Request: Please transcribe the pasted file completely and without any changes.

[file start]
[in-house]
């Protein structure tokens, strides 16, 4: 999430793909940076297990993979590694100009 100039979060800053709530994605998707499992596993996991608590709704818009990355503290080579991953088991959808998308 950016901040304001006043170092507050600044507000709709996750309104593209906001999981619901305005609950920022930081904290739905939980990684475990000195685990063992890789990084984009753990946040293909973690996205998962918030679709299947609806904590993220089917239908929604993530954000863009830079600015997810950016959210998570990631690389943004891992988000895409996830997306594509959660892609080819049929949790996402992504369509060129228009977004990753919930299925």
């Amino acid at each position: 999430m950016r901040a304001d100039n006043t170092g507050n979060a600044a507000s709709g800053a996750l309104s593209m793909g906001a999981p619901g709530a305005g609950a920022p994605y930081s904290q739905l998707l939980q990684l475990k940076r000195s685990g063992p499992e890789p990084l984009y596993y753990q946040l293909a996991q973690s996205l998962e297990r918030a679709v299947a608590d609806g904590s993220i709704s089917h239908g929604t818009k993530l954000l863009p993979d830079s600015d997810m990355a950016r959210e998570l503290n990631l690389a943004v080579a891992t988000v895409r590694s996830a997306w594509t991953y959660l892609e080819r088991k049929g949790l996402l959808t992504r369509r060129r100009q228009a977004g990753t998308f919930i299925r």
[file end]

[in-house]
């Protein structure tokens, strides 16, 4: 999430793909940076297990993979590694100009 100039979060800053709530994605998707499992596993996991608590709704818009990355503290080579991953088991959808998308 950016901040304001006043170092507050600044507000709709996750309104593209906001999981619901305005609950920022930081904290739905939980990684475990000195685990063992890789990084984009753990946040293909973690996205998962918030679709299947609806904590993220089917239908929604993530954000863009830079600015997810950016959210998570990631690389943004891992988000895409996830997306594509959660892609080819049929949790996402992504369509060129228009977004990753919930299925």
């Amino acid at each position: 999430m950016r901040a304001d100039n006043t170092g507050n979060a600044a507000s709709g800053a996750l309104s593209m793909g906001a999981p619901g709530a305005g609950a920022p994605y930081s904290q739905l998707l939980q990684l475990k940076r000195s685990g063992p499992e890789p990084l984009y596993y753990q946040l293909a996991q973690s996205l998962e297990r918030a679709v299947a608590d609806g904590s993220i709704s089917h239908g929604t818009k993530l954000l863009p993979d830079s600015d997810m990355a950016r959210e998570l503290n990631l690389a943004v080579a891992t988000v895409r590694s996830a997306w594509t991953y959660l892609e080819r088991k049929g949790l996402l959808t992504r369509r060129r100009q228009a977004g990753t998308f919930i299925r």